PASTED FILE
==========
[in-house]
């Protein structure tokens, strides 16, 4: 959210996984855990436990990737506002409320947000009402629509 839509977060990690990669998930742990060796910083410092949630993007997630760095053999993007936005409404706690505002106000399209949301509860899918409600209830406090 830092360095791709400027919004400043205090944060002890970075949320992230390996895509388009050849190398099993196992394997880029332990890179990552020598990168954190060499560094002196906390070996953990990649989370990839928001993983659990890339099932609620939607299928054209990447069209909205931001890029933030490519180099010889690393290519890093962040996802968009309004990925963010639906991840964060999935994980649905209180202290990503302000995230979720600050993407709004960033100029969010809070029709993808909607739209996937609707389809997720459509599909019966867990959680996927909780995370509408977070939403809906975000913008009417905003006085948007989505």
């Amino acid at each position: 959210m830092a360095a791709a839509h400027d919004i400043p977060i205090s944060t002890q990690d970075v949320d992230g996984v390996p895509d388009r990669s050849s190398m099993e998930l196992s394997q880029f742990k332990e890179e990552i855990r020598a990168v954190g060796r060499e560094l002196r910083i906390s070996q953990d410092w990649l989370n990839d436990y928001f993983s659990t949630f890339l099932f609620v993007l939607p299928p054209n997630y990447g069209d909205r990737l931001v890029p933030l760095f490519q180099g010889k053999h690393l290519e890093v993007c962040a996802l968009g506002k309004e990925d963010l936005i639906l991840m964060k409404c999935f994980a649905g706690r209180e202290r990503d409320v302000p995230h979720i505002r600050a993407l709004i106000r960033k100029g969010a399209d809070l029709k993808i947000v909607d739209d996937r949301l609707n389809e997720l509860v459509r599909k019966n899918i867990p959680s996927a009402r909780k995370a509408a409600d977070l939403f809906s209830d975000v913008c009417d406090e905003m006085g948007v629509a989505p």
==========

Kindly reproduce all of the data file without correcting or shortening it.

[in-house]
């Protein structure tokens, strides 16, 4: 959210996984855990436990990737506002409320947000009402629509 839509977060990690990669998930742990060796910083410092949630993007997630760095053999993007936005409404706690505002106000399209949301509860899918409600209830406090 830092360095791709400027919004400043205090944060002890970075949320992230390996895509388009050849190398099993196992394997880029332990890179990552020598990168954190060499560094002196906390070996953990990649989370990839928001993983659990890339099932609620939607299928054209990447069209909205931001890029933030490519180099010889690393290519890093962040996802968009309004990925963010639906991840964060999935994980649905209180202290990503302000995230979720600050993407709004960033100029969010809070029709993808909607739209996937609707389809997720459509599909019966867990959680996927909780995370509408977070939403809906975000913008009417905003006085948007989505």
């Amino acid at each position: 959210m830092a360095a791709a839509h400027d919004i400043p977060i205090s944060t002890q990690d970075v949320d992230g996984v390996p895509d388009r990669s050849s190398m099993e998930l196992s394997q880029f742990k332990e890179e990552i855990r020598a990168v954190g060796r060499e560094l002196r910083i906390s070996q953990d410092w990649l989370n990839d436990y928001f993983s659990t949630f890339l099932f609620v993007l939607p299928p054209n997630y990447g069209d909205r990737l931001v890029p933030l760095f490519q180099g010889k053999h690393l290519e890093v993007c962040a996802l968009g506002k309004e990925d963010l936005i639906l991840m964060k409404c999935f994980a649905g706690r209180e202290r990503d409320v302000p995230h979720i505002r600050a993407l709004i106000r960033k100029g969010a399209d809070l029709k993808i947000v909607d739209d996937r949301l609707n389809e997720l509860v459509r599909k019966n899918i867990p959680s996927a009402r909780k995370a509408a409600d977070l939403f809906s209830d975000v913008c009417d406090e905003m006085g948007v629509a989505p």